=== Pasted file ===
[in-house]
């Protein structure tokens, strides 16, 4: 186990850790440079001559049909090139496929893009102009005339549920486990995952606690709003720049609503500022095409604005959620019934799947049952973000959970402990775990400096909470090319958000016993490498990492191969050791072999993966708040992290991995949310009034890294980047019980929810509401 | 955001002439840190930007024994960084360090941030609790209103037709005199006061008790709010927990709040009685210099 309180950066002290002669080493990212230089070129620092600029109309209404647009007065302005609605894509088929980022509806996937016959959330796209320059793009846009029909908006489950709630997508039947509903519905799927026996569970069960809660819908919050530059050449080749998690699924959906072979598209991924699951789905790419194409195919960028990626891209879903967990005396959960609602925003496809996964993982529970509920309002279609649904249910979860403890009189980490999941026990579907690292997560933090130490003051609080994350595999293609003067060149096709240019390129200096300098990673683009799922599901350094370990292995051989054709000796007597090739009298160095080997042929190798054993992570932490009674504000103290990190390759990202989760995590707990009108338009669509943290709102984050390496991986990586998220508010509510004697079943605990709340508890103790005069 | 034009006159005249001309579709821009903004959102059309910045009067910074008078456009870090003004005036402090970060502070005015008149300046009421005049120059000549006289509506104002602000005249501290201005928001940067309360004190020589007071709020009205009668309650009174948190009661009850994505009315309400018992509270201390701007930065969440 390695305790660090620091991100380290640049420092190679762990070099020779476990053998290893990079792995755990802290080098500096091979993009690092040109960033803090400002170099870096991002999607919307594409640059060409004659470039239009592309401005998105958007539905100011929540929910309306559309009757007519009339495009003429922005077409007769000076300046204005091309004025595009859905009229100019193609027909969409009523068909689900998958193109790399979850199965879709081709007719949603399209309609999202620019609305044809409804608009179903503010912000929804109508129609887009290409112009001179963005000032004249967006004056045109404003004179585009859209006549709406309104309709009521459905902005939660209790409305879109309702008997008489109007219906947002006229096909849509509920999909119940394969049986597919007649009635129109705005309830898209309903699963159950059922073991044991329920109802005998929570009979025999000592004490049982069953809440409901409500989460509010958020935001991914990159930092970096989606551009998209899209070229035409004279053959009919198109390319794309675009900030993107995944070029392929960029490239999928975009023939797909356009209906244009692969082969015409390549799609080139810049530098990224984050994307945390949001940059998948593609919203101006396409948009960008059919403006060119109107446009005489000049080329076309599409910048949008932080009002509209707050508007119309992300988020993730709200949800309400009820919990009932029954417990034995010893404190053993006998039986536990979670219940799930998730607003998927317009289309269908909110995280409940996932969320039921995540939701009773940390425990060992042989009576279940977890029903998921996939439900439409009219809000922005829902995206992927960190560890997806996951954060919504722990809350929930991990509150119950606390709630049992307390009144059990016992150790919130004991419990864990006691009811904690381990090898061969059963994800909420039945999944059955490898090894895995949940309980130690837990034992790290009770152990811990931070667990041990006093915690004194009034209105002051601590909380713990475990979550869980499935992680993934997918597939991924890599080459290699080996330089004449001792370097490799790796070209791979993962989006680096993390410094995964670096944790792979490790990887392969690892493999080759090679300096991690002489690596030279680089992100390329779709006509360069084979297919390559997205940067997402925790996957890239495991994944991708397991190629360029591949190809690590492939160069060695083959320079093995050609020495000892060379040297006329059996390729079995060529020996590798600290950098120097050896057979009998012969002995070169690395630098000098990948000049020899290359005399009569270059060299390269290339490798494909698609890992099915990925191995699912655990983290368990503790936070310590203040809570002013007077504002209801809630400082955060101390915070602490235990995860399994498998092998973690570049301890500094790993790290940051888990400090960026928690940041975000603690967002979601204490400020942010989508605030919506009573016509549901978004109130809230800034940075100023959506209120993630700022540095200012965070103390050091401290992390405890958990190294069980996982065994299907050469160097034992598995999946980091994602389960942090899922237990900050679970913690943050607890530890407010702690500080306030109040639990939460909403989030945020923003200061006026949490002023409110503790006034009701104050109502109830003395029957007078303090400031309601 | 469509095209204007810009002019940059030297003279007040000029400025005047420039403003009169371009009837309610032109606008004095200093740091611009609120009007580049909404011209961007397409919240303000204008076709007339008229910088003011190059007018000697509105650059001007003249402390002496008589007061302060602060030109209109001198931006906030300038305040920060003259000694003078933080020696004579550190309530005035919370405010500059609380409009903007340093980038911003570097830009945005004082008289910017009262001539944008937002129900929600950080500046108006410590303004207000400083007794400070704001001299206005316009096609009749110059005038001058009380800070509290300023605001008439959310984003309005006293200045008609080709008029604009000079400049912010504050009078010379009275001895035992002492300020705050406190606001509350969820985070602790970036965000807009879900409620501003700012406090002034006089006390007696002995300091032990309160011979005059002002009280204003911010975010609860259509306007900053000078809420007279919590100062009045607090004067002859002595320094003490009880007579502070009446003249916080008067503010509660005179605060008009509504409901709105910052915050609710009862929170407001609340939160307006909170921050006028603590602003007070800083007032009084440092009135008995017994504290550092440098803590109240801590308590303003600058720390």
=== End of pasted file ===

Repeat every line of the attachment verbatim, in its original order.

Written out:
[in-house]
């Protein structure tokens, strides 16, 4: 186990850790440079001559049909090139496929893009102009005339549920486990995952606690709003720049609503500022095409604005959620019934799947049952973000959970402990775990400096909470090319958000016993490498990492191969050791072999993966708040992290991995949310009034890294980047019980929810509401 | 955001002439840190930007024994960084360090941030609790209103037709005199006061008790709010927990709040009685210099 309180950066002290002669080493990212230089070129620092600029109309209404647009007065302005609605894509088929980022509806996937016959959330796209320059793009846009029909908006489950709630997508039947509903519905799927026996569970069960809660819908919050530059050449080749998690699924959906072979598209991924699951789905790419194409195919960028990626891209879903967990005396959960609602925003496809996964993982529970509920309002279609649904249910979860403890009189980490999941026990579907690292997560933090130490003051609080994350595999293609003067060149096709240019390129200096300098990673683009799922599901350094370990292995051989054709000796007597090739009298160095080997042929190798054993992570932490009674504000103290990190390759990202989760995590707990009108338009669509943290709102984050390496991986990586998220508010509510004697079943605990709340508890103790005069 | 034009006159005249001309579709821009903004959102059309910045009067910074008078456009870090003004005036402090970060502070005015008149300046009421005049120059000549006289509506104002602000005249501290201005928001940067309360004190020589007071709020009205009668309650009174948190009661009850994505009315309400018992509270201390701007930065969440 390695305790660090620091991100380290640049420092190679762990070099020779476990053998290893990079792995755990802290080098500096091979993009690092040109960033803090400002170099870096991002999607919307594409640059060409004659470039239009592309401005998105958007539905100011929540929910309306559309009757007519009339495009003429922005077409007769000076300046204005091309004025595009859905009229100019193609027909969409009523068909689900998958193109790399979850199965879709081709007719949603399209309609999202620019609305044809409804608009179903503010912000929804109508129609887009290409112009001179963005000032004249967006004056045109404003004179585009859209006549709406309104309709009521459905902005939660209790409305879109309702008997008489109007219906947002006229096909849509509920999909119940394969049986597919007649009635129109705005309830898209309903699963159950059922073991044991329920109802005998929570009979025999000592004490049982069953809440409901409500989460509010958020935001991914990159930092970096989606551009998209899209070229035409004279053959009919198109390319794309675009900030993107995944070029392929960029490239999928975009023939797909356009209906244009692969082969015409390549799609080139810049530098990224984050994307945390949001940059998948593609919203101006396409948009960008059919403006060119109107446009005489000049080329076309599409910048949008932080009002509209707050508007119309992300988020993730709200949800309400009820919990009932029954417990034995010893404190053993006998039986536990979670219940799930998730607003998927317009289309269908909110995280409940996932969320039921995540939701009773940390425990060992042989009576279940977890029903998921996939439900439409009219809000922005829902995206992927960190560890997806996951954060919504722990809350929930991990509150119950606390709630049992307390009144059990016992150790919130004991419990864990006691009811904690381990090898061969059963994800909420039945999944059955490898090894895995949940309980130690837990034992790290009770152990811990931070667990041990006093915690004194009034209105002051601590909380713990475990979550869980499935992680993934997918597939991924890599080459290699080996330089004449001792370097490799790796070209791979993962989006680096993390410094995964670096944790792979490790990887392969690892493999080759090679300096991690002489690596030279680089992100390329779709006509360069084979297919390559997205940067997402925790996957890239495991994944991708397991190629360029591949190809690590492939160069060695083959320079093995050609020495000892060379040297006329059996390729079995060529020996590798600290950098120097050896057979009998012969002995070169690395630098000098990948000049020899290359005399009569270059060299390269290339490798494909698609890992099915990925191995699912655990983290368990503790936070310590203040809570002013007077504002209801809630400082955060101390915070602490235990995860399994498998092998973690570049301890500094790993790290940051888990400090960026928690940041975000603690967002979601204490400020942010989508605030919506009573016509549901978004109130809230800034940075100023959506209120993630700022540095200012965070103390050091401290992390405890958990190294069980996982065994299907050469160097034992598995999946980091994602389960942090899922237990900050679970913690943050607890530890407010702690500080306030109040639990939460909403989030945020923003200061006026949490002023409110503790006034009701104050109502109830003395029957007078303090400031309601 | 469509095209204007810009002019940059030297003279007040000029400025005047420039403003009169371009009837309610032109606008004095200093740091611009609120009007580049909404011209961007397409919240303000204008076709007339008229910088003011190059007018000697509105650059001007003249402390002496008589007061302060602060030109209109001198931006906030300038305040920060003259000694003078933080020696004579550190309530005035919370405010500059609380409009903007340093980038911003570097830009945005004082008289910017009262001539944008937002129900929600950080500046108006410590303004207000400083007794400070704001001299206005316009096609009749110059005038001058009380800070509290300023605001008439959310984003309005006293200045008609080709008029604009000079400049912010504050009078010379009275001895035992002492300020705050406190606001509350969820985070602790970036965000807009879900409620501003700012406090002034006089006390007696002995300091032990309160011979005059002002009280204003911010975010609860259509306007900053000078809420007279919590100062009045607090004067002859002595320094003490009880007579502070009446003249916080008067503010509660005179605060008009509504409901709105910052915050609710009862929170407001609340939160307006909170921050006028603590602003007070800083007032009084440092009135008995017994504290550092440098803590109240801590308590303003600058720390």